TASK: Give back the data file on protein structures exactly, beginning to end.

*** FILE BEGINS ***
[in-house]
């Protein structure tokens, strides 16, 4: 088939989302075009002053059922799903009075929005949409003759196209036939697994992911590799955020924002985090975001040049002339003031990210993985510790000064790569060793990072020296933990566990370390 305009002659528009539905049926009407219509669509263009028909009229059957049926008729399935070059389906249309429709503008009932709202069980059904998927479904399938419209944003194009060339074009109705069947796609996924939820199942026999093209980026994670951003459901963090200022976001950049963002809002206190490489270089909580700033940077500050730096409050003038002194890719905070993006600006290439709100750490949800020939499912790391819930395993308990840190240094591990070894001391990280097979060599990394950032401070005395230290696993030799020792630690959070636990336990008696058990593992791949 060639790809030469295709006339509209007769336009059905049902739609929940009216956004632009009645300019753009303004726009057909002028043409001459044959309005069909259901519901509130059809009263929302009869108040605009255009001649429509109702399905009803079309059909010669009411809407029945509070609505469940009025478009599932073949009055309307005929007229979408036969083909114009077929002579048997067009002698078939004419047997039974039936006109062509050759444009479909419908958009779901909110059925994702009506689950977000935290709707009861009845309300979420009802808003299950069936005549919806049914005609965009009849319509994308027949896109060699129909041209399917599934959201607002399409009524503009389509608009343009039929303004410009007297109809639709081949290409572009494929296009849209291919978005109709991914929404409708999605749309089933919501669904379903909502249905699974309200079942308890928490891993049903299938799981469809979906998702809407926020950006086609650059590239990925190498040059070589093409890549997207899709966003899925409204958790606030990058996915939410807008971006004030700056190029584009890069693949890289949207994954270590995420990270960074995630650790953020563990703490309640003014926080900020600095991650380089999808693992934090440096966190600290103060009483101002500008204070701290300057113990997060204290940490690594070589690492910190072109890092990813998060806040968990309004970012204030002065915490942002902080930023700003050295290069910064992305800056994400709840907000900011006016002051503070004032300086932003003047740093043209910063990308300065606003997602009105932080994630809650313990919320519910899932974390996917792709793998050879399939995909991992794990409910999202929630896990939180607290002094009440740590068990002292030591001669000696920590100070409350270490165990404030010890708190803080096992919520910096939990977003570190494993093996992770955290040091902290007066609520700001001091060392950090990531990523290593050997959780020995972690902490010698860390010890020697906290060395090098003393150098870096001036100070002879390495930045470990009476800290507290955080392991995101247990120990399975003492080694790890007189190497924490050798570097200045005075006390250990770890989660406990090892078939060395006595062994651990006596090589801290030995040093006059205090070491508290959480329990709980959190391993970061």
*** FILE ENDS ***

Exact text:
[in-house]
């Protein structure tokens, strides 16, 4: 088939989302075009002053059922799903009075929005949409003759196209036939697994992911590799955020924002985090975001040049002339003031990210993985510790000064790569060793990072020296933990566990370390 305009002659528009539905049926009407219509669509263009028909009229059957049926008729399935070059389906249309429709503008009932709202069980059904998927479904399938419209944003194009060339074009109705069947796609996924939820199942026999093209980026994670951003459901963090200022976001950049963002809002206190490489270089909580700033940077500050730096409050003038002194890719905070993006600006290439709100750490949800020939499912790391819930395993308990840190240094591990070894001391990280097979060599990394950032401070005395230290696993030799020792630690959070636990336990008696058990593992791949 060639790809030469295709006339509209007769336009059905049902739609929940009216956004632009009645300019753009303004726009057909002028043409001459044959309005069909259901519901509130059809009263929302009869108040605009255009001649429509109702399905009803079309059909010669009411809407029945509070609505469940009025478009599932073949009055309307005929007229979408036969083909114009077929002579048997067009002698078939004419047997039974039936006109062509050759444009479909419908958009779901909110059925994702009506689950977000935290709707009861009845309300979420009802808003299950069936005549919806049914005609965009009849319509994308027949896109060699129909041209399917599934959201607002399409009524503009389509608009343009039929303004410009007297109809639709081949290409572009494929296009849209291919978005109709991914929404409708999605749309089933919501669904379903909502249905699974309200079942308890928490891993049903299938799981469809979906998702809407926020950006086609650059590239990925190498040059070589093409890549997207899709966003899925409204958790606030990058996915939410807008971006004030700056190029584009890069693949890289949207994954270590995420990270960074995630650790953020563990703490309640003014926080900020600095991650380089999808693992934090440096966190600290103060009483101002500008204070701290300057113990997060204290940490690594070589690492910190072109890092990813998060806040968990309004970012204030002065915490942002902080930023700003050295290069910064992305800056994400709840907000900011006016002051503070004032300086932003003047740093043209910063990308300065606003997602009105932080994630809650313990919320519910899932974390996917792709793998050879399939995909991992794990409910999202929630896990939180607290002094009440740590068990002292030591001669000696920590100070409350270490165990404030010890708190803080096992919520910096939990977003570190494993093996992770955290040091902290007066609520700001001091060392950090990531990523290593050997959780020995972690902490010698860390010890020697906290060395090098003393150098870096001036100070002879390495930045470990009476800290507290955080392991995101247990120990399975003492080694790890007189190497924490050798570097200045005075006390250990770890989660406990090892078939060395006595062994651990006596090589801290030995040093006059205090070491508290959480329990709980959190391993970061």